The US is barreling toward the worst-case scenario for more stimulus relief — and the stock market could pay the price
- Heading into Tuesday, investors pinned their hopes on a so-called blue-wave election outcome that doesn't appear to be panning out.
- A large component of the blue wave was the prospect of quick and sizable economic
stimulusafter the election.
- That expectation of imminent stimulus has been complicated by the prospect of a divided government making its passage more difficult.
- This also carries big implications for the stock market, which has rallied in recent weeks on expectations of timely economic relief.
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In the weeks leading up to the presidential election on Tuesday, the prospect of a so-called blue wave emboldened traders looking for another round of stimulus. The thinking was that under a unified government, the path would be cleared for Democrats to enact sizable relief and further catalyze an economic recovery from pandemic lows.
But as election results came pouring in, hopes for a blue wave were all but dashed. Though it's still too early to definitively say Republicans will retain control of the Senate, that's the direction we appear to be headed. The too-close-to-call nature of the presidential race is also complicating matters.
That leaves economists and investors alike scratching their heads, wondering what's next. For some experts, the outcome means the
In a note to clients first seen by The New York Times, Holger Schmieding, the Berenberg Bank chief economist, said the combination of a Joe Biden victory and a Republican Senate would result in the smallest possible stimulus package.
That would have major implications for the stock market, much of whose strength in recent weeks has been driven by the prospect of large, imminent stimulus. Some pundits even went as far as to say equities would rally regardless of the presidential victor because either option would ensure more economic relief — and many fund managers positioned accordingly.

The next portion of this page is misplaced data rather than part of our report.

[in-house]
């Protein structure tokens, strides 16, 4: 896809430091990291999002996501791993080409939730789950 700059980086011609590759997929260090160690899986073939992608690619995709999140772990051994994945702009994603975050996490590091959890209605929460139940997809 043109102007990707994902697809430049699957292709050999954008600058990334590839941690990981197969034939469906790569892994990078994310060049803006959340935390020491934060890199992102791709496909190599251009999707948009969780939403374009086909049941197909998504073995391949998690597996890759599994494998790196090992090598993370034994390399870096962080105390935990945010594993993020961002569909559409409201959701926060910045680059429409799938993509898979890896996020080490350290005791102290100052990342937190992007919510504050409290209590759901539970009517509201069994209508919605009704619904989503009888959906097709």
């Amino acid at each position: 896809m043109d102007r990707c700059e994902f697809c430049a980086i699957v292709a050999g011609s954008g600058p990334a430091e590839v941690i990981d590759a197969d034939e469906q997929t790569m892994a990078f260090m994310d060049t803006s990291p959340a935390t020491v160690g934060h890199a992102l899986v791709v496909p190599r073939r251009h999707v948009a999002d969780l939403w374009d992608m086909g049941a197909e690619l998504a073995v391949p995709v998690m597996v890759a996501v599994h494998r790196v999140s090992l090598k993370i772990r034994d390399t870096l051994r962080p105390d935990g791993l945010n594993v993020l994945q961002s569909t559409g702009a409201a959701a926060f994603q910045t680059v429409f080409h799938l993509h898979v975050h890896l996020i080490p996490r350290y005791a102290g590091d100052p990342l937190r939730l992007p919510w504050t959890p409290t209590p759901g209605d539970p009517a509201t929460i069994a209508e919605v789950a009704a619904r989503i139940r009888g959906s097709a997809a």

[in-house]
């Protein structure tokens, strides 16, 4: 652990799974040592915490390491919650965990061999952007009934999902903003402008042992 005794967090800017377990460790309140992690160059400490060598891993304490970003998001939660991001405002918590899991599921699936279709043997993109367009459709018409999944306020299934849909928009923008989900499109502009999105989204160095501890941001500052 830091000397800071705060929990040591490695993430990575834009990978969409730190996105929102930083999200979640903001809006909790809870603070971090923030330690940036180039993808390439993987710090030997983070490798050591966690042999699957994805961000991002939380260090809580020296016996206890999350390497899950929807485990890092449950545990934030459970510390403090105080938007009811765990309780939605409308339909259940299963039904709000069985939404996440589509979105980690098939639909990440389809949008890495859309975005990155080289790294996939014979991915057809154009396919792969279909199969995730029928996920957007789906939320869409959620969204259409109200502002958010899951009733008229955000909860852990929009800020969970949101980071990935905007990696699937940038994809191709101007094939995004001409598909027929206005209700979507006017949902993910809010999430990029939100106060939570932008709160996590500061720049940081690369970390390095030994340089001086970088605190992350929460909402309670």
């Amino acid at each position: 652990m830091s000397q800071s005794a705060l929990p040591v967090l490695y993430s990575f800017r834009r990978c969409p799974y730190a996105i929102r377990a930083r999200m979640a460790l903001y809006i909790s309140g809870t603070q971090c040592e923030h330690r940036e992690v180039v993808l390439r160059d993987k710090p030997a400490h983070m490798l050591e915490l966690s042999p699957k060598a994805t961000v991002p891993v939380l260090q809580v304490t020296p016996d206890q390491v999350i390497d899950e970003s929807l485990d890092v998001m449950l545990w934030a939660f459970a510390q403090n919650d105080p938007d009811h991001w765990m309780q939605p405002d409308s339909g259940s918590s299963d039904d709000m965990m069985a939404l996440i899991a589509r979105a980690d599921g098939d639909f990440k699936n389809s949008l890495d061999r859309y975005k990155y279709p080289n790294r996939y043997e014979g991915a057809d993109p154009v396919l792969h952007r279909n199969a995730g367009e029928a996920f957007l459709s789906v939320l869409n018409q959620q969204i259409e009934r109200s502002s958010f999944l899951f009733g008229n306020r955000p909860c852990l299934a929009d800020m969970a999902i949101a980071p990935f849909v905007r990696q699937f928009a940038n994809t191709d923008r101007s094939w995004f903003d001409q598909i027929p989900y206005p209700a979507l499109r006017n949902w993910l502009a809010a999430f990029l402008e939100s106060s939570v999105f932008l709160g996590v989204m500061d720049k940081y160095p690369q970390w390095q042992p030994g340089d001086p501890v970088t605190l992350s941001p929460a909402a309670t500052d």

Read more: Iconiq Capital, which counts some of the world's most influential families as clients, broke down the investment implications of the US election. Here are the highlights of its 23-page presentation.
But the possibility of a divided government — previously seen by many as a low-probability outcome — has thrown a wrench into this. Investors across Wall Street who prepared for a blue wave will have to adjust their portfolios. And since stock buying was such a big part of those trades, selling could be in the cards.
That said, major US stock indexes were sharply higher on Wednesday, particularly the tech-heavy Nasdaq composite, which spiked roughly 3%.
This price movement matches a recent forecast from Tom Lee, a managing partner and head of research at Fundstrat Global Advisors. Lee said in late October that stocks would climb even in the event of a contested election, because any further delay in stimulus would be backstopped by Federal Reserve intervention.
Ultimately, grand conclusions can't be reached after just a few hours of trading, and there are still several election scenarios that could play out and exert market influence. But with Wall Street's beloved blue wave on life support, there's no denying that the road to more stimulus just got markedly more complicated.
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